(THIS ARTICLE IS MACHINE TRANSLATED by Google from Norwegian)
[7. April 2006] It does not matter if you confess to God or Allah. There are parts of the Christian Easter message you should take with you anyway. Logical love should logically make you a humanist, feminist and anti-racist. It's about justice and understanding for other people. And for us journalists: a reminder that all people's perspectives are an equal part of the truth.
The Skup conference for journalists had the weekend before Easter brought in Robert Fisk as keynote speaker. He is seen as a controversial journalist and representative of a so-called subjective method. This is because, for almost 30 years, the Independent Middle East correspondent goes outside the pack of journalists as he looks for material for his own affairs. He doesn't sit in the hotel room, and he doesn't travel with the US Army. Fish is traveling around with his Iraqi friends and talking to civilians in the streets. Thus his cases are interpreted as angular, subjective and controversial. Fish are often contrasted with the requirement of journalistic objectivity.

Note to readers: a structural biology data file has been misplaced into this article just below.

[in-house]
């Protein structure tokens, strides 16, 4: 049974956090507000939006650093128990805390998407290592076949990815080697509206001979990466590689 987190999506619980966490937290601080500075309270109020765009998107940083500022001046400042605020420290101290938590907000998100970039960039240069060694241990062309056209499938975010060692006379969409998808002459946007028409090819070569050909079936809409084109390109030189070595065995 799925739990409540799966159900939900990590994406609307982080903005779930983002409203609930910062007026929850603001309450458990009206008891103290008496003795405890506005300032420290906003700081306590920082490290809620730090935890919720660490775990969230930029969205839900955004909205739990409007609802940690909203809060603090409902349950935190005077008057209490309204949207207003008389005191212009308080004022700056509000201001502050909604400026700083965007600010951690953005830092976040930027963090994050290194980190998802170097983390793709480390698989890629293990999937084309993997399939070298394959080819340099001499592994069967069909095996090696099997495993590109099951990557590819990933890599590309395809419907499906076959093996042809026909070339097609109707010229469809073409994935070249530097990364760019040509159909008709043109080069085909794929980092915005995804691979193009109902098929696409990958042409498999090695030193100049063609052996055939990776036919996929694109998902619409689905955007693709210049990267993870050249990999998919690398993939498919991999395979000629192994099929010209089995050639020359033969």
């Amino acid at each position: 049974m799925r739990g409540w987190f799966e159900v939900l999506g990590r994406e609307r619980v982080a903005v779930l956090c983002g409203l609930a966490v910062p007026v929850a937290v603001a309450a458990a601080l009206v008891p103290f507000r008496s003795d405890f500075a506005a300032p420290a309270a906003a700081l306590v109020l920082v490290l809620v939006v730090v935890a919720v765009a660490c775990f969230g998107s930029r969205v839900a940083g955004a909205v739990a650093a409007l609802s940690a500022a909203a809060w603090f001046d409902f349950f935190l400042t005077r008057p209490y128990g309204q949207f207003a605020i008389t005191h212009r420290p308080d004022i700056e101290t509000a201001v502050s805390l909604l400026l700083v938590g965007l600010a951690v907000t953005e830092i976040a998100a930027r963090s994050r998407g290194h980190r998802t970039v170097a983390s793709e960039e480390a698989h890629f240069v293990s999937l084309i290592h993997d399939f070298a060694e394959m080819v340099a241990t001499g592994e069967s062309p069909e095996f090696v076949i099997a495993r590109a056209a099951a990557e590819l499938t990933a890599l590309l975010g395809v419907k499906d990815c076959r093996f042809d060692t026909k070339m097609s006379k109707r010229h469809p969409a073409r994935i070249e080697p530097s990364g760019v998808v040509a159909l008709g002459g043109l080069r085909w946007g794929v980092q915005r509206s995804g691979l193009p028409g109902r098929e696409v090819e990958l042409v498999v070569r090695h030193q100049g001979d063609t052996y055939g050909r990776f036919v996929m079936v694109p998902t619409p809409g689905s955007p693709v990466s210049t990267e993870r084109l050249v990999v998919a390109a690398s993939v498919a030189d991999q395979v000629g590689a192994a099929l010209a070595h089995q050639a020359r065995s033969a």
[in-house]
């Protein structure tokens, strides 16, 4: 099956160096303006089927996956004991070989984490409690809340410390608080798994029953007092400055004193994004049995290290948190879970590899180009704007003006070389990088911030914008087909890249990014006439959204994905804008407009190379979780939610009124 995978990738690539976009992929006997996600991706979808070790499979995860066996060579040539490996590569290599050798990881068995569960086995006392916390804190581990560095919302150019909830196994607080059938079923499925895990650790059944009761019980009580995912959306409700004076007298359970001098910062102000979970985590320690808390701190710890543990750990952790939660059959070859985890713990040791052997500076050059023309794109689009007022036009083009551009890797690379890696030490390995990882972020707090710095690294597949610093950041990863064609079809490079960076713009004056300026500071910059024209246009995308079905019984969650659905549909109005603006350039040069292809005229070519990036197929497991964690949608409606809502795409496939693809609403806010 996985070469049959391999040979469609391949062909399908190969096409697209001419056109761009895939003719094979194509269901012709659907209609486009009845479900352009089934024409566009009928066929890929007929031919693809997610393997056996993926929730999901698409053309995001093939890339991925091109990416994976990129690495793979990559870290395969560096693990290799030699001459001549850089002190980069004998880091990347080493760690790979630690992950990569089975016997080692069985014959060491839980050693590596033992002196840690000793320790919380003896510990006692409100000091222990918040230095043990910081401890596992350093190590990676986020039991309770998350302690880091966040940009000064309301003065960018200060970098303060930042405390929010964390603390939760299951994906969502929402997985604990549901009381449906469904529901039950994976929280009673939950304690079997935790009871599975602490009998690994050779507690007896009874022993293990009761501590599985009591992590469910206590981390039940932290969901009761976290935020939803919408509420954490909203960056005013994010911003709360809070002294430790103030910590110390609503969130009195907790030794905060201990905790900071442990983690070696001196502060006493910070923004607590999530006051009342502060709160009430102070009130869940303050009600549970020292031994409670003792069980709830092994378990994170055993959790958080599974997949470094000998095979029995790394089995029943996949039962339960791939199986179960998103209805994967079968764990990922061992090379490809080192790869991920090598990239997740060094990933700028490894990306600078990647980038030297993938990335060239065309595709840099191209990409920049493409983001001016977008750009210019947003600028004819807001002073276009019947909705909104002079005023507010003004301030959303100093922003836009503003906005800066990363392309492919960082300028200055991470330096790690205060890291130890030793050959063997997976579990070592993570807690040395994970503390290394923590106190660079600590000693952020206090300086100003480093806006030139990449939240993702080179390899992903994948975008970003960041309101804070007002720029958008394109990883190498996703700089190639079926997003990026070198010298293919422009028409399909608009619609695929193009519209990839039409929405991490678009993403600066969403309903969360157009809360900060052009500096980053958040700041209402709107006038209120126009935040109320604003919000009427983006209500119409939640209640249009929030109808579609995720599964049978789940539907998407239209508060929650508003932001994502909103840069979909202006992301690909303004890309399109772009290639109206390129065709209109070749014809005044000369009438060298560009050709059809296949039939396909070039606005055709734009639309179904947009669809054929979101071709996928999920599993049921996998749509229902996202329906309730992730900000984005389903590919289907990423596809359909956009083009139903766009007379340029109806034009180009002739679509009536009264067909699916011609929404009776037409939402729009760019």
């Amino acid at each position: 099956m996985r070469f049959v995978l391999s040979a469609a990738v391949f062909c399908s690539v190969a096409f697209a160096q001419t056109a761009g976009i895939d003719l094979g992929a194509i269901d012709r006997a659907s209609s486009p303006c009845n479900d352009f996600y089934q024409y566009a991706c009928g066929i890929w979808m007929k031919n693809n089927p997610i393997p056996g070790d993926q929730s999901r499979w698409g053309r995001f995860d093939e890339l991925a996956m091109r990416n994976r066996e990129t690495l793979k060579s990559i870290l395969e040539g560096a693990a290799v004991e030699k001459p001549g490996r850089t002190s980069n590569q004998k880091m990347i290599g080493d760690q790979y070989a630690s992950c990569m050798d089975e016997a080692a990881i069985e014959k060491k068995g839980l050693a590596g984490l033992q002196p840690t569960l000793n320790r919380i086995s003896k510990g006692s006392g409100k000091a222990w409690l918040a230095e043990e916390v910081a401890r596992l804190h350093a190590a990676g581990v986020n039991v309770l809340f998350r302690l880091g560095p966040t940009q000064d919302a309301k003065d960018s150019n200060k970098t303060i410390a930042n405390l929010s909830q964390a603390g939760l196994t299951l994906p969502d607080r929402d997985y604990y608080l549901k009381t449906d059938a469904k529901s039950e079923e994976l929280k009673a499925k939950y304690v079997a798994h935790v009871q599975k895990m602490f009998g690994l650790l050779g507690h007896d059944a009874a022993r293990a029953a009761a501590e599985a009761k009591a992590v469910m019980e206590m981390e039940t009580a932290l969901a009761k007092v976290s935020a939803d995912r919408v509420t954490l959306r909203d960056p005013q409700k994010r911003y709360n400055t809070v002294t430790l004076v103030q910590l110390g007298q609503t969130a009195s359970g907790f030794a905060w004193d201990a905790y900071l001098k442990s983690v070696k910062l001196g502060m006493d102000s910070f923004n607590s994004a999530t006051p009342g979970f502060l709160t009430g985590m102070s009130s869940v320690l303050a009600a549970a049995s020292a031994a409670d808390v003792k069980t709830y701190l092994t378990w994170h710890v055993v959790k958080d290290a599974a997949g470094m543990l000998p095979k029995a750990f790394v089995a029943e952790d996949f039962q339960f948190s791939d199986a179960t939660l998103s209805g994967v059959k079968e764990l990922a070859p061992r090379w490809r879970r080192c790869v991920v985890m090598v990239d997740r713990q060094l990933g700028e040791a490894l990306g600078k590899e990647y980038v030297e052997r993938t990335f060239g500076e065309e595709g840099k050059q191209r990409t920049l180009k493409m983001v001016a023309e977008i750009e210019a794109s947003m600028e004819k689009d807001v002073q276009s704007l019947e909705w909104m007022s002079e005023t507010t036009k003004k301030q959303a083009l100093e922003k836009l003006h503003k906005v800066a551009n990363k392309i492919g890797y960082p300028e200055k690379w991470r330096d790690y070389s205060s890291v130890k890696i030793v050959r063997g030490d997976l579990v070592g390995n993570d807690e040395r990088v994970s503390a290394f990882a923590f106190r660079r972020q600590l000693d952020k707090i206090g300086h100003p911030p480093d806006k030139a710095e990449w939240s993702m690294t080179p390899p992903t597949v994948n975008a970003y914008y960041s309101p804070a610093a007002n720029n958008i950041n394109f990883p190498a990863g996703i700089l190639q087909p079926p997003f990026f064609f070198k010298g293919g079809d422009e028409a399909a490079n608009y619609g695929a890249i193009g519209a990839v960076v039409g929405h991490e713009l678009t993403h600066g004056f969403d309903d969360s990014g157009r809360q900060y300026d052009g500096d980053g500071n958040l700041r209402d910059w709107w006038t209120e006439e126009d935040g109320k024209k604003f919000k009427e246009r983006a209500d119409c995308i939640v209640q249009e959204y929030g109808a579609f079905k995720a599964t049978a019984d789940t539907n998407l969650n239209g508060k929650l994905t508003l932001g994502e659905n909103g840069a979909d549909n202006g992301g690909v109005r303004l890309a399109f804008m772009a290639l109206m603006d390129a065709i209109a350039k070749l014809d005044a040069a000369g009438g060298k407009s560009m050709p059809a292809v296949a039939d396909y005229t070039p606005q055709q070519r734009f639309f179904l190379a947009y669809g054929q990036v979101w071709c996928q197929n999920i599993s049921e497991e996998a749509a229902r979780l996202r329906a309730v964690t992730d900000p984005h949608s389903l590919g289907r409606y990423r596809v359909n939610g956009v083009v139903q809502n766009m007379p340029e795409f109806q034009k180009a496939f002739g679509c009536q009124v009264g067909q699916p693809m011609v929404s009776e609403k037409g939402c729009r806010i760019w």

His lecture emphasized that it is the so-called objective journalism that prevents us from seeing the truth. It is not he, but the rest of the press, who follow set angles on their affairs. The requirement of objectivity is used to prevent us from going into depth and telling how individuals perceive the truth. We use the language of the rulers and describe the other's abuses in greater detail than our own. We let Allied soldiers decide where we are going and what we will see. Other angles rarely revolve around other stories, but whether we should look at our own actions from the right or the left.
Then Fisk finds his subjective sense of justice and looks at the West's actions from outside. He turns witty issues on his head, to find out if what we take for granted might be wrong. Fish talks to the man and woman in the street and conveys their perspectives. It is charity, that.